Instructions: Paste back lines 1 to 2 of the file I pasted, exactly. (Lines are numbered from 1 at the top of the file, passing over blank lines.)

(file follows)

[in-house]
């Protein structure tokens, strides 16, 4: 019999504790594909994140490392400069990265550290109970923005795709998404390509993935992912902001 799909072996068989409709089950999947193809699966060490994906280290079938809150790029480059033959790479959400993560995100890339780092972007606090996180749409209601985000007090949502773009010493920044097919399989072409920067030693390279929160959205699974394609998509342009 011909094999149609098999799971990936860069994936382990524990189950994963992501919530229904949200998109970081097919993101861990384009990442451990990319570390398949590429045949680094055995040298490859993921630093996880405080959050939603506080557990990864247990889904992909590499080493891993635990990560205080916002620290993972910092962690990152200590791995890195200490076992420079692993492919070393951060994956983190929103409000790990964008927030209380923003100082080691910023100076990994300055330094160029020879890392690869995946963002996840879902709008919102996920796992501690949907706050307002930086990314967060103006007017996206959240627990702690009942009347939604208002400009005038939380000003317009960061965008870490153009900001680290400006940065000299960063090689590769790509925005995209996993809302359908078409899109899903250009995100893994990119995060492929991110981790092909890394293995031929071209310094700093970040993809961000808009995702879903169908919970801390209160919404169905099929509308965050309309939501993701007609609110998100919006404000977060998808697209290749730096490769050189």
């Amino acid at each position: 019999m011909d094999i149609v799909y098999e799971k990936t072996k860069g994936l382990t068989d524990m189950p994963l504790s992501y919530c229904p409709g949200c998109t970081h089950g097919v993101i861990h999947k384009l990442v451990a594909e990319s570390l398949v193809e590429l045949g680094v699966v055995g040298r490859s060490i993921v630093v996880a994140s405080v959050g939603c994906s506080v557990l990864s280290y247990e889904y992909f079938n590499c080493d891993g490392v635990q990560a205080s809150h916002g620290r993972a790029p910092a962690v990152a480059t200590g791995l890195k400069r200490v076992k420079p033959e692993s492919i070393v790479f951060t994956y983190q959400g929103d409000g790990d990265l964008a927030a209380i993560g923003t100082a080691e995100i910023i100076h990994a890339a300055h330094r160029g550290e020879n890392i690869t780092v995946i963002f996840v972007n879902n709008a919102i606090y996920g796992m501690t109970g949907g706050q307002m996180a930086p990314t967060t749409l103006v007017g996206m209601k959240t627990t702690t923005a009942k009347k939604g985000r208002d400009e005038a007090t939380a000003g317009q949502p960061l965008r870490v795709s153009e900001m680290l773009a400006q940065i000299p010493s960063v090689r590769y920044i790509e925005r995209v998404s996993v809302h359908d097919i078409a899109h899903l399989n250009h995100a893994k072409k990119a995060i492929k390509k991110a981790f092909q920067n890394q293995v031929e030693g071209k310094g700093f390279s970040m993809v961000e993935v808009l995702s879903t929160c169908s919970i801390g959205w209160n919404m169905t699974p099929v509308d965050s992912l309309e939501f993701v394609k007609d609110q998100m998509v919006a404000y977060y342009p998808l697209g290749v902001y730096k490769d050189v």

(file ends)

[in-house]
């Protein structure tokens, strides 16, 4: 019999504790594909994140490392400069990265550290109970923005795709998404390509993935992912902001 799909072996068989409709089950999947193809699966060490994906280290079938809150790029480059033959790479959400993560995100890339780092972007606090996180749409209601985000007090949502773009010493920044097919399989072409920067030693390279929160959205699974394609998509342009 011909094999149609098999799971990936860069994936382990524990189950994963992501919530229904949200998109970081097919993101861990384009990442451990990319570390398949590429045949680094055995040298490859993921630093996880405080959050939603506080557990990864247990889904992909590499080493891993635990990560205080916002620290993972910092962690990152200590791995890195200490076992420079692993492919070393951060994956983190929103409000790990964008927030209380923003100082080691910023100076990994300055330094160029020879890392690869995946963002996840879902709008919102996920796992501690949907706050307002930086990314967060103006007017996206959240627990702690009942009347939604208002400009005038939380000003317009960061965008870490153009900001680290400006940065000299960063090689590769790509925005995209996993809302359908078409899109899903250009995100893994990119995060492929991110981790092909890394293995031929071209310094700093970040993809961000808009995702879903169908919970801390209160919404169905099929509308965050309309939501993701007609609110998100919006404000977060998808697209290749730096490769050189």